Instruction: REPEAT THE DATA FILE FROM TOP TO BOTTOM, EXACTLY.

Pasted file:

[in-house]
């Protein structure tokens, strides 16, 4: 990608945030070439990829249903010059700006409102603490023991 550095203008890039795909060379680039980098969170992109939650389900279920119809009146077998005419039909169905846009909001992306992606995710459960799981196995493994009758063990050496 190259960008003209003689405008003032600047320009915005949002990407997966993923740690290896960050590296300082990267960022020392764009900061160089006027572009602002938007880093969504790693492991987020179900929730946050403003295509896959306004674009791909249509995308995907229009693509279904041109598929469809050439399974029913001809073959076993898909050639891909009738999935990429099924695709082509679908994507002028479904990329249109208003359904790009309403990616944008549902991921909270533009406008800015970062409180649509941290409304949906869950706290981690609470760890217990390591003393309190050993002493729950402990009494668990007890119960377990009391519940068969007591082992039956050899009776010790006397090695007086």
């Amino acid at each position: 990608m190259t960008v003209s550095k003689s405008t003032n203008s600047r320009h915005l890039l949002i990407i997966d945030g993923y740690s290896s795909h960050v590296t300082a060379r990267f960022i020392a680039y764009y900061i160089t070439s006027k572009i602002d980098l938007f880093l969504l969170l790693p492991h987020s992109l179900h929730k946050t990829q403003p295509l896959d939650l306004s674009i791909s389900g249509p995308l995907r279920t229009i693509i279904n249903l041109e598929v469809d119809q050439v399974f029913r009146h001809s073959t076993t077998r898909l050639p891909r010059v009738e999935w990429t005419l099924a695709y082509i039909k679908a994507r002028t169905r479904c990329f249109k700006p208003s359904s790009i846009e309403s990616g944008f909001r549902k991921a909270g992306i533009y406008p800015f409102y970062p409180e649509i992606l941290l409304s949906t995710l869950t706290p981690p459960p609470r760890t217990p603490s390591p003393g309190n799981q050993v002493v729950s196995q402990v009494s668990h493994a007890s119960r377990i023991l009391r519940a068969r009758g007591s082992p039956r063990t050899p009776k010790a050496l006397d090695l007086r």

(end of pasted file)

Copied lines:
[in-house]
């Protein structure tokens, strides 16, 4: 990608945030070439990829249903010059700006409102603490023991 550095203008890039795909060379680039980098969170992109939650389900279920119809009146077998005419039909169905846009909001992306992606995710459960799981196995493994009758063990050496 190259960008003209003689405008003032600047320009915005949002990407997966993923740690290896960050590296300082990267960022020392764009900061160089006027572009602002938007880093969504790693492991987020179900929730946050403003295509896959306004674009791909249509995308995907229009693509279904041109598929469809050439399974029913001809073959076993898909050639891909009738999935990429099924695709082509679908994507002028479904990329249109208003359904790009309403990616944008549902991921909270533009406008800015970062409180649509941290409304949906869950706290981690609470760890217990390591003393309190050993002493729950402990009494668990007890119960377990009391519940068969007591082992039956050899009776010790006397090695007086």
């Amino acid at each position: 990608m190259t960008v003209s550095k003689s405008t003032n203008s600047r320009h915005l890039l949002i990407i997966d945030g993923y740690s290896s795909h960050v590296t300082a060379r990267f960022i020392a680039y764009y900061i160089t070439s006027k572009i602002d980098l938007f880093l969504l969170l790693p492991h987020s992109l179900h929730k946050t990829q403003p295509l896959d939650l306004s674009i791909s389900g249509p995308l995907r279920t229009i693509i279904n249903l041109e598929v469809d119809q050439v399974f029913r009146h001809s073959t076993t077998r898909l050639p891909r010059v009738e999935w990429t005419l099924a695709y082509i039909k679908a994507r002028t169905r479904c990329f249109k700006p208003s359904s790009i846009e309403s990616g944008f909001r549902k991921a909270g992306i533009y406008p800015f409102y970062p409180e649509i992606l941290l409304s949906t995710l869950t706290p981690p459960p609470r760890t217990p603490s390591p003393g309190n799981q050993v002493v729950s196995q402990v009494s668990h493994a007890s119960r377990i023991l009391r519940a068969r009758g007591s082992p039956r063990t050899p009776k010790a050496l006397d090695l007086r």